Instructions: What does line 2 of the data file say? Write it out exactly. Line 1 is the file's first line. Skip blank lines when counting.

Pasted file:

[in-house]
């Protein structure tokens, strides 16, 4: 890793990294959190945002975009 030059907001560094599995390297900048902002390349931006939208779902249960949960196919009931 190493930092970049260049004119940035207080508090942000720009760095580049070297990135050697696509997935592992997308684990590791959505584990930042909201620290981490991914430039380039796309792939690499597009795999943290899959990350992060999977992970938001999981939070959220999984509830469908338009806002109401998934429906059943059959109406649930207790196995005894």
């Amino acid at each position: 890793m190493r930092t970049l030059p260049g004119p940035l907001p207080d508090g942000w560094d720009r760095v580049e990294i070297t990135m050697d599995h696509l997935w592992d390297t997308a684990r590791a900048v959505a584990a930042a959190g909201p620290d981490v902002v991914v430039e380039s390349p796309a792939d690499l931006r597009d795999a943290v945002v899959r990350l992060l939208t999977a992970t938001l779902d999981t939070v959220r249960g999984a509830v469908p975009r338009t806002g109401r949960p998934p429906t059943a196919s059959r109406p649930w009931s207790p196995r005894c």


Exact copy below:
């Protein structure tokens, strides 16, 4: 890793990294959190945002975009 030059907001560094599995390297900048902002390349931006939208779902249960949960196919009931 190493930092970049260049004119940035207080508090942000720009760095580049070297990135050697696509997935592992997308684990590791959505584990930042909201620290981490991914430039380039796309792939690499597009795999943290899959990350992060999977992970938001999981939070959220999984509830469908338009806002109401998934429906059943059959109406649930207790196995005894």